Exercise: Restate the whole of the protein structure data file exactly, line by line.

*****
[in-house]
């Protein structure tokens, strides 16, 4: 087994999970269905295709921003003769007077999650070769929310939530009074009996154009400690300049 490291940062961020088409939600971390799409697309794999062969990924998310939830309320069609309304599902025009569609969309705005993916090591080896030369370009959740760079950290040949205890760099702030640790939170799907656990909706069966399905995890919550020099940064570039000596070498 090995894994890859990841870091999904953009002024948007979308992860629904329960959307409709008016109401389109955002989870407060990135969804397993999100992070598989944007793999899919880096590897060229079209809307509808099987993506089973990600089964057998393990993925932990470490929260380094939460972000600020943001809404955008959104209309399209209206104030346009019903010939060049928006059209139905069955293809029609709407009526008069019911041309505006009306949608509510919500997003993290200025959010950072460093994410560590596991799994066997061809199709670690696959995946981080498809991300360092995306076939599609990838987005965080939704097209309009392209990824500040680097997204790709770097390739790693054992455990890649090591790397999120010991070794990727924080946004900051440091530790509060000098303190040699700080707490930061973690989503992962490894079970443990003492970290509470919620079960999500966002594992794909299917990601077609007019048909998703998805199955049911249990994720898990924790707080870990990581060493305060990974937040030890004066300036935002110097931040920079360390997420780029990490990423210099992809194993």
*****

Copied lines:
[in-house]
């Protein structure tokens, strides 16, 4: 087994999970269905295709921003003769007077999650070769929310939530009074009996154009400690300049 490291940062961020088409939600971390799409697309794999062969990924998310939830309320069609309304599902025009569609969309705005993916090591080896030369370009959740760079950290040949205890760099702030640790939170799907656990909706069966399905995890919550020099940064570039000596070498 090995894994890859990841870091999904953009002024948007979308992860629904329960959307409709008016109401389109955002989870407060990135969804397993999100992070598989944007793999899919880096590897060229079209809307509808099987993506089973990600089964057998393990993925932990470490929260380094939460972000600020943001809404955008959104209309399209209206104030346009019903010939060049928006059209139905069955293809029609709407009526008069019911041309505006009306949608509510919500997003993290200025959010950072460093994410560590596991799994066997061809199709670690696959995946981080498809991300360092995306076939599609990838987005965080939704097209309009392209990824500040680097997204790709770097390739790693054992455990890649090591790397999120010991070794990727924080946004900051440091530790509060000098303190040699700080707490930061973690989503992962490894079970443990003492970290509470919620079960999500966002594992794909299917990601077609007019048909998703998805199955049911249990994720898990924790707080870990990581060493305060990974937040030890004066300036935002110097931040920079360390997420780029990490990423210099992809194993």